Prompted by the Duke and Duchess of Cambridge's decision to take legal action against the release of intimate photographs of themselves, Hollywood star John Travolta has spoken about his own experiences in the spotlight.
During his heyday, John said the intense media interest was "daunting" and cited Diana, Princess of Wales as a victim of invasive attention too.
However the Pulp Fiction actor, who famously danced with the Princess at a White House dinner in 1985, added that back then was nothing compared to now. With the arrival of the internet he reckons that the present day is the "worst time to be famous".
Speaking to the BBC, John called for a privacy law and condemned the publication of the intimate photographs of Kate, saying "there is a right to privacy whether you're famous or not famous and I feel that anyone being invaded at that level is unfortunate and there should be a law, no one would like that."
Having risen to fame after his 1977 role as Tony Manero in Saturday Night Fever, the superstar also added that he nearly retired from films after the tragic death of his teenage son three years ago.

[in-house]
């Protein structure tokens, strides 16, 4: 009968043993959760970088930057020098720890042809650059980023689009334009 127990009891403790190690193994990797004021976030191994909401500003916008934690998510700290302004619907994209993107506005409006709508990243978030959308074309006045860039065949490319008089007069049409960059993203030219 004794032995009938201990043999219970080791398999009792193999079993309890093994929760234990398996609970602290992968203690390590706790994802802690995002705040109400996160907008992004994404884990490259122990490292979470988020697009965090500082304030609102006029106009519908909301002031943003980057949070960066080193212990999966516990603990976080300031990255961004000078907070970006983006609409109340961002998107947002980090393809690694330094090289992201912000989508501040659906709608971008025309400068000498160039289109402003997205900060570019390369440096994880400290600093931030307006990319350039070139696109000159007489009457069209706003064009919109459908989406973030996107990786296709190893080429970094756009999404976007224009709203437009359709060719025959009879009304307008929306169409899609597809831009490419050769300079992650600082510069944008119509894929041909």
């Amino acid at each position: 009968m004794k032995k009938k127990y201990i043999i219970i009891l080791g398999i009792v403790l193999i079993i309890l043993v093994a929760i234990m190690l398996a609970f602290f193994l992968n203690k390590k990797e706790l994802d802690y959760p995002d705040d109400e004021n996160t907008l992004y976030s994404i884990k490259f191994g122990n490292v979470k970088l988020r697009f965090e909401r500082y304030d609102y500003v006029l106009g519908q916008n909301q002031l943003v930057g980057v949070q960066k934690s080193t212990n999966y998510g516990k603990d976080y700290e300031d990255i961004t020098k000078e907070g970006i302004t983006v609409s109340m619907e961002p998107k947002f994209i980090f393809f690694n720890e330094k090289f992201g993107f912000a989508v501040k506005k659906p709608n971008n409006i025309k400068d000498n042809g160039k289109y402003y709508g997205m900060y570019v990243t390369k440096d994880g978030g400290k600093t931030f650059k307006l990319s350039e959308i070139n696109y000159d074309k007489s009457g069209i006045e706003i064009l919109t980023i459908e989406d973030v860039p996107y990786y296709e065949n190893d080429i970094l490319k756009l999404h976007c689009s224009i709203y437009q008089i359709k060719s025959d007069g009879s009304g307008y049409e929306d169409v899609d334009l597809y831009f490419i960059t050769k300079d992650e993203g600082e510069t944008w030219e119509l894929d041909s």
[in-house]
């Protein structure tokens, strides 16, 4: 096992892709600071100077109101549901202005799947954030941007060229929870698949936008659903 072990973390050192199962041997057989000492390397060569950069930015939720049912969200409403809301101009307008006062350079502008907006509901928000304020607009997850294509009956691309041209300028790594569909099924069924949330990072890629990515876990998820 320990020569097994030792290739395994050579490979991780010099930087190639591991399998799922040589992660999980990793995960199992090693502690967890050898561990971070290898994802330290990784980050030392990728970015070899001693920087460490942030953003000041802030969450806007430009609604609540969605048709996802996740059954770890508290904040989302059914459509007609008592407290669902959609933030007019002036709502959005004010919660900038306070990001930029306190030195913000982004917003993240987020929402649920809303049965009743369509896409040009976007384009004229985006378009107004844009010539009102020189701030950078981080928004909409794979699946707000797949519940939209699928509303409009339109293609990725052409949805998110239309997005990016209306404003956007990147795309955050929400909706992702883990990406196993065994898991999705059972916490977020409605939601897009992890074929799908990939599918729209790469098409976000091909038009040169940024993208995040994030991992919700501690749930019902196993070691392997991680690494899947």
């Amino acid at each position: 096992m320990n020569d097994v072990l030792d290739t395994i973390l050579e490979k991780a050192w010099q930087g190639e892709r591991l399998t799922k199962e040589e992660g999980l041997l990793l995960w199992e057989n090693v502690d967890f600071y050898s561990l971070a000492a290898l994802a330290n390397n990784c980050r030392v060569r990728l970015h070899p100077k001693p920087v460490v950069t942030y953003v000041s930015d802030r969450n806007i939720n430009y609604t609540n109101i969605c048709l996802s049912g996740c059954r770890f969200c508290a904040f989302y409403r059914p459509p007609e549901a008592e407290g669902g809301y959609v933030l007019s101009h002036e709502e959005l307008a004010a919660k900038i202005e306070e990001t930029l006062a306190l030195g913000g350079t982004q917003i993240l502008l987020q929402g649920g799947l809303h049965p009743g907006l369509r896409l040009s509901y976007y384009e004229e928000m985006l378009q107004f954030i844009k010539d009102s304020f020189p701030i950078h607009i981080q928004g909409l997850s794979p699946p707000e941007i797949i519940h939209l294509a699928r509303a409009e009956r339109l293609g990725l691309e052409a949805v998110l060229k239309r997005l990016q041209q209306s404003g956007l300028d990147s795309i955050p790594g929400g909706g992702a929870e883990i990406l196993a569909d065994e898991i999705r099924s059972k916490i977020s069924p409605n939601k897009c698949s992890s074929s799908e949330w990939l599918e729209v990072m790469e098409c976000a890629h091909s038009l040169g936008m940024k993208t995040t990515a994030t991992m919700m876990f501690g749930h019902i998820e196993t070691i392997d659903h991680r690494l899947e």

Sixteen-year-old Jett died after suffering a seizure on a family holiday in the Bahamas.
He said: "I lost my son a few years ago and I had been having quite a time of that and after three years getting a lot of support from my church and a lot of support from people, fans, family, I decided that it was okay to go back to work because I'd even thought of retiring at one point because it felt like too much."
The 58-year-old, who is currently promoting his new film Savage, directed by Oliver Stone, revealed that he took an interest in the movie because it was a "high-end, five-star film".
Savages, which is based on Don Winslow's best-selling thriller and also stars Blake Lively, Salma Hayek and Benicio del Toro and is due to open in the UK on Friday.